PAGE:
What is happiness?
Is happiness the joy that the weekend is near or the prospect of dining out? Or is it the purchase of a new laptop or a great new car? They certainly can make us feel good, but sadly, that feeling may last only a few hours or a few days and then it will fade away.
What then is enduring happiness?
Long-lasting happiness is a feeling of contentment that is not dependent on external events, but something that springs from within us. It’s caused by our attitude, that is by the way we view the world. Is our glass half empty, or is it half full?
Long-lasting happiness is within reach for all of us. The primary step is to accept life and whatever it may bring. This includes life’s many hardships.
Once we whole-heartedly embrace life in all its diversity, our negative emotions, such as hate, anger, jealousy, desire, and thirst for revenge, will diminish — a good thing since they are the cause of much agony and pain. In effect, we are much better off when we focus on counting our blessings.
In addition to accepting life’s complexity of events, it is important to find meaning that reaches beyond the satisfaction of our personal desires. The discovery of a purpose in life is often the cause of deep happiness.
Albert Schweitzer, the great physician, philosopher, musician and medical missionary in Africa, who won the Nobel Peace Prize in 1952 for his book, “Reverence for Life,” put it this way: “Those among you, who have sought and found how to serve others, will truly be happy.”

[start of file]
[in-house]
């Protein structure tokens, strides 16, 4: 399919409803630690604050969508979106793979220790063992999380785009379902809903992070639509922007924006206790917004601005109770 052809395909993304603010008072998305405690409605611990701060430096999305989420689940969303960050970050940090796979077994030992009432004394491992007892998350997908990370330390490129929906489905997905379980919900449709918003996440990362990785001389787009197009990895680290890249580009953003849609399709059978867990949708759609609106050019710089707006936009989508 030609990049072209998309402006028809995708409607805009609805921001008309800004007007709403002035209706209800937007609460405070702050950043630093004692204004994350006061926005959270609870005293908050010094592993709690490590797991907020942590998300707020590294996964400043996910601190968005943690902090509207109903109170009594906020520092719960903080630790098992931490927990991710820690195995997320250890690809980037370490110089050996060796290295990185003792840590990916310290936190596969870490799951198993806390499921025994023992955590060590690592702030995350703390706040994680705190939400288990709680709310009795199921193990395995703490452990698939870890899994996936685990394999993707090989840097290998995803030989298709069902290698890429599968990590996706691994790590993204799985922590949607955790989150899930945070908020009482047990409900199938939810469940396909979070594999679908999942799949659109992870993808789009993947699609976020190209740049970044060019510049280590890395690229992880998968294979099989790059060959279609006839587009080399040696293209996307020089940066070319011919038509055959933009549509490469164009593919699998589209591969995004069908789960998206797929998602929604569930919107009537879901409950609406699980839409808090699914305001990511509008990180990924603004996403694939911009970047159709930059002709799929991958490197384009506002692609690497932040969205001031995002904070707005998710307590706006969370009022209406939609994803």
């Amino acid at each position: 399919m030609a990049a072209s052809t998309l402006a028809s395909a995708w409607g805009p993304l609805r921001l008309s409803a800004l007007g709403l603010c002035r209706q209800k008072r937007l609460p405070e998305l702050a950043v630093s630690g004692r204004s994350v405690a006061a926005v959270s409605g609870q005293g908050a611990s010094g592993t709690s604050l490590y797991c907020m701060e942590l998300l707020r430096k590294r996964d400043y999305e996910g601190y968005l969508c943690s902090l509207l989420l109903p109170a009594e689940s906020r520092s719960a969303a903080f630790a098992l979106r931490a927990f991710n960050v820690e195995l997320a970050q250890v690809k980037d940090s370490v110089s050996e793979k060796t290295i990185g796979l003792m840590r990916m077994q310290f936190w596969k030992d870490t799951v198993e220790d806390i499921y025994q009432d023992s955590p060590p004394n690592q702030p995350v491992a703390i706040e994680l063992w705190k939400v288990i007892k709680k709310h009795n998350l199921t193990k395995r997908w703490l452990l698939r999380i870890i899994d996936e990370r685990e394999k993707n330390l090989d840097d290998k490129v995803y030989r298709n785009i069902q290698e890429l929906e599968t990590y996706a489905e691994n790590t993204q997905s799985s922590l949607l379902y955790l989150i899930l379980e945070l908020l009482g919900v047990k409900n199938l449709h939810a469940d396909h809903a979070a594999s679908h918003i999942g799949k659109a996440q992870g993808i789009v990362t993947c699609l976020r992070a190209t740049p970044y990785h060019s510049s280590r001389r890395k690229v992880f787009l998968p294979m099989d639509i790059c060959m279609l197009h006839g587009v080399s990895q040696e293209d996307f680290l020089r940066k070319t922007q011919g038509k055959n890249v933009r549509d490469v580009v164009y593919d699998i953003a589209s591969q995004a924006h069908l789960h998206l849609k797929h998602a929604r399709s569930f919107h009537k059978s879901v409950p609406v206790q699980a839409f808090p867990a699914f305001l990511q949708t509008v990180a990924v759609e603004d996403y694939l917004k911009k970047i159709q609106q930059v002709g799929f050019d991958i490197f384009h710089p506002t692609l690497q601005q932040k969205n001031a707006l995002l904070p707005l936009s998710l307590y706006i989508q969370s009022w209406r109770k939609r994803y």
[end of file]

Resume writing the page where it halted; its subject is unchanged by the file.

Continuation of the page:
Around two thousand years ago, a Greek slave called Epictetus heard two adults discuss philosophy. He was still a child, severely crippled, but the topic so enthralled him that he asked his master’s permission to study it.
The young slave learned eagerly, and gained wisdom and respect. He was eventually freed from his bonds and spent the rest of his life sharing the wisdom of his beloved philosophy with humanity.
One of Epictetus’ maxims for achieving happiness advocates accepting events that we cannot change:
Conduct me, Zeus, and thou, O Destiny,
Wherever thy decree has fixed my lot.
I follow willingly; and, did I not,
Wicked and wretched would I follow still.
Not many mortals will reach a perfect state of inner contentment, such as the Dalai Lama or Epictetus found. But we can get better at warding off unwarranted discontent, and get closer to finding happiness.
Until next time,